It is a situation straight out of a nightmare for residents and landlords alike. Just after you move in and start to turn your new place into a home, you discover the dreaded black spots behind the toilets, underneath countertops and in other nooks and crannies. You have mold. Regardless of whether you rent your home or you are the landlord, you and other North Carolina residents may be interested in learning about the potential safety and financial impacts of residential mold.
Anytime you are drawing up a new contract with subcontractors for a project in North Carolina, chances are you follow a process to guarantee that you do not compromise the protection of your investment or the success of your project. At Triangle Law Group, we have helped people to better understand contract law and the components that are an integral part of a well-crafted agreement.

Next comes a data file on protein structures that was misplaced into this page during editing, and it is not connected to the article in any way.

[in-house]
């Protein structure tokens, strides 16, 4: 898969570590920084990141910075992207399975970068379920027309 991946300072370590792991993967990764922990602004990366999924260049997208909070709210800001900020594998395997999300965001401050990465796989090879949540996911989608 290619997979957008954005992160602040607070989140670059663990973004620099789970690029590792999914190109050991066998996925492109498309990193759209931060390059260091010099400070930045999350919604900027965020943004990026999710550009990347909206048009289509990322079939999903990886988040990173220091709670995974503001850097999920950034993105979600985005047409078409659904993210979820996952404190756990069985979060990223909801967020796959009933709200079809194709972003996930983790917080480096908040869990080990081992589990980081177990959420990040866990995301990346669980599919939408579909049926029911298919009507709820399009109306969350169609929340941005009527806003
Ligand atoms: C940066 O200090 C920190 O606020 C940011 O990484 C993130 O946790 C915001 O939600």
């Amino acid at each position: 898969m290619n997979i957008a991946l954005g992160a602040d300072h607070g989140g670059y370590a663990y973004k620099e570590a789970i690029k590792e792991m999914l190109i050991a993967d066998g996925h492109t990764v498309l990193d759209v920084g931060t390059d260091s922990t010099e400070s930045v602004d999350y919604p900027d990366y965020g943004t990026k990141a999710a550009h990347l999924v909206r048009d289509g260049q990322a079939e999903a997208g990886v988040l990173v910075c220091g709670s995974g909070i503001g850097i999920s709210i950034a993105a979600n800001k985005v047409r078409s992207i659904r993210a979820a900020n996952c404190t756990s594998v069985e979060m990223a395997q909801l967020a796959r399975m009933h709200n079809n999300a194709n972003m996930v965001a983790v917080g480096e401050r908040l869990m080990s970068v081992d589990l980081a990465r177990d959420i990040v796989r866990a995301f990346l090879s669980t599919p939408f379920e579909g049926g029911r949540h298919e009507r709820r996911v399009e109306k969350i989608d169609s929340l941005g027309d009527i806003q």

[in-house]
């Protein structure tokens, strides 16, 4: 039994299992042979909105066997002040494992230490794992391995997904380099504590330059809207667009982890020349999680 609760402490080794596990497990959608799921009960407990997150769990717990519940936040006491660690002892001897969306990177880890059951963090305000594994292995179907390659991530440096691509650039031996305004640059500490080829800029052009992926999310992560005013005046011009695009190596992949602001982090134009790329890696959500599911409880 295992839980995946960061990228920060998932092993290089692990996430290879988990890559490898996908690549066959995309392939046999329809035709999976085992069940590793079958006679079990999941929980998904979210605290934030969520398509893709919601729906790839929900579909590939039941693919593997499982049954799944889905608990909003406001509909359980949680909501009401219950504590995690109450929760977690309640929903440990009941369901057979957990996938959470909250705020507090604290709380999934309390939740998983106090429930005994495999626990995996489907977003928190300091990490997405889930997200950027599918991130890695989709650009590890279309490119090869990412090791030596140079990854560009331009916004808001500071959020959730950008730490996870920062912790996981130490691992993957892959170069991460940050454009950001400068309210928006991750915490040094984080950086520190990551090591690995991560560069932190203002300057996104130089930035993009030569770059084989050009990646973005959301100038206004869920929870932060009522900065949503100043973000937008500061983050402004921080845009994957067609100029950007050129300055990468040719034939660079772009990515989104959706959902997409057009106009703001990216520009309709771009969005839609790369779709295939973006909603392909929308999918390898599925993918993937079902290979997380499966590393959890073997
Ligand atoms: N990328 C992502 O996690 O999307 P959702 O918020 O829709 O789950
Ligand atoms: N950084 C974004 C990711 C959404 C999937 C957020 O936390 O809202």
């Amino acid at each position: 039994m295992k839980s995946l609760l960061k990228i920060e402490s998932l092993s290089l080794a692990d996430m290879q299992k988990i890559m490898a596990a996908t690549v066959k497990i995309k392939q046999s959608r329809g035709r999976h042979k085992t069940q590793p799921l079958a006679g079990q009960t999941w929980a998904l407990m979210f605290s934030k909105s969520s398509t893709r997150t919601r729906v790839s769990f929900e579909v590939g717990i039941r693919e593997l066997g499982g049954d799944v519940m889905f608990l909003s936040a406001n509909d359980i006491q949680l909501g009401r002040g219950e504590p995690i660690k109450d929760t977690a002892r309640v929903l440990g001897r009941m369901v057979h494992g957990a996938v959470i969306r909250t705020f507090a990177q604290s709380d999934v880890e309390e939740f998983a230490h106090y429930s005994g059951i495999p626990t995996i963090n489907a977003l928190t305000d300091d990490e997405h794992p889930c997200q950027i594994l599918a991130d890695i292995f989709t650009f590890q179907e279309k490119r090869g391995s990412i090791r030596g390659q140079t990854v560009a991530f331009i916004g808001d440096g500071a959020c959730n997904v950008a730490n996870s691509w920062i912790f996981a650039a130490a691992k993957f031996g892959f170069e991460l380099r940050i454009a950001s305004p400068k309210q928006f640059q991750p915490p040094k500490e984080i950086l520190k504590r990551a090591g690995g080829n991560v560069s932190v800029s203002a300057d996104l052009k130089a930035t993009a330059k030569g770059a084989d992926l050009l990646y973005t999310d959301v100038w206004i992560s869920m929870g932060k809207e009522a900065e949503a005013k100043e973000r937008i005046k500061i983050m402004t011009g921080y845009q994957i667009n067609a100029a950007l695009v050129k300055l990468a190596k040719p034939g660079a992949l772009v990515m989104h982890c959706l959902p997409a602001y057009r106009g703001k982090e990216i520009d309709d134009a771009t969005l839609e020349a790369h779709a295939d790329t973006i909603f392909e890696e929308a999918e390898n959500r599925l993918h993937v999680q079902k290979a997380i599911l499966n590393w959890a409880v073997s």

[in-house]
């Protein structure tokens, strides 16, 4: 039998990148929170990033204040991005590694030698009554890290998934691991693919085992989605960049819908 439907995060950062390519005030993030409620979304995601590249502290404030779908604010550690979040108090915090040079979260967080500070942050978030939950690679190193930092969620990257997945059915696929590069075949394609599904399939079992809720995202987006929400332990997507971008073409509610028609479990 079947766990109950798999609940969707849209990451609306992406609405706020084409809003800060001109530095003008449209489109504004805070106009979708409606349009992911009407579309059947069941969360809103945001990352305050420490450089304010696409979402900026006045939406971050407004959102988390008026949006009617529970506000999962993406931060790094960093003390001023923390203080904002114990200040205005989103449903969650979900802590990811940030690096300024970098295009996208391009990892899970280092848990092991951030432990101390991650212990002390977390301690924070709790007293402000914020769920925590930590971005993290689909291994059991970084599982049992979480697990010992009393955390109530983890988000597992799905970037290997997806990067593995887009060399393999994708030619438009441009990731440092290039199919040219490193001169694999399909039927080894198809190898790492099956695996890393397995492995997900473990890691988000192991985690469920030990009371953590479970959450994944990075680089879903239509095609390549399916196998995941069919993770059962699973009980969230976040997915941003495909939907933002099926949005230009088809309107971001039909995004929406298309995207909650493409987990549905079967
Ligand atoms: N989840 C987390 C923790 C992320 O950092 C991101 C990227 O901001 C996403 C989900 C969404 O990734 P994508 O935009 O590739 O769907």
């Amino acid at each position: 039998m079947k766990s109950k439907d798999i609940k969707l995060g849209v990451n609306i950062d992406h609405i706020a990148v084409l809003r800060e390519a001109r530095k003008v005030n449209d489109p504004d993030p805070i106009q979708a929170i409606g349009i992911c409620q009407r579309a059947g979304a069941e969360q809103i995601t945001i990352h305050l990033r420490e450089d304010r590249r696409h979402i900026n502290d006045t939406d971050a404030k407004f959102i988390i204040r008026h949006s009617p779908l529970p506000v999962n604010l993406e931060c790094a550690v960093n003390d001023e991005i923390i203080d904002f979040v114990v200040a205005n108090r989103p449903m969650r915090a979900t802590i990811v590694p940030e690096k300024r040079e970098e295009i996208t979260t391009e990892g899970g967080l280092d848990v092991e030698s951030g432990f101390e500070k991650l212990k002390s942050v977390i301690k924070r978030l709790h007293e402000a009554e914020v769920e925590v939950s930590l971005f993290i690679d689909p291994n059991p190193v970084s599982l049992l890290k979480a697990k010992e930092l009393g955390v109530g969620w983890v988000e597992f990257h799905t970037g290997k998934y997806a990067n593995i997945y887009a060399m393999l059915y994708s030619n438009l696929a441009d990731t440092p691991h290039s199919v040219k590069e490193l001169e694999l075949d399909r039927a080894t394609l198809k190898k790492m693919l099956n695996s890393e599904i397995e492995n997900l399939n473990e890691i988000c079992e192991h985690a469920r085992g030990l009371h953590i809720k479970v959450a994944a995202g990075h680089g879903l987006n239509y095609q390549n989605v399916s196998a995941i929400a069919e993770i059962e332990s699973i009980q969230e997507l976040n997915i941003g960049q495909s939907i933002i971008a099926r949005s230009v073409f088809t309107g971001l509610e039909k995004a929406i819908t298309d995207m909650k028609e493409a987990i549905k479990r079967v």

Few home renovations are cheap, and a quality upgrade may require a sizable investment. You likely did your research. Perhaps it began with evenings on the sofa scrolling through window and wall treatments, appliances and fixtures. Now, you have established a budget, narrowed your choices and decided it was time to start looking for a contractor who can help you meet your goals.
No one who buys a house in North Carolina wants to discover a nasty surprise in the home like a moldy wall, a heater that is faulty, or cracked flooring. Sellers also want to avoid unpleasant surprises, since a buyer who finds problems before a sale might insist on a lower price due to the home's issues. To prevent a good deal from going down, buyers and sellers alike should consider having the home they want to sell or buy inspected before a purchase is finalized.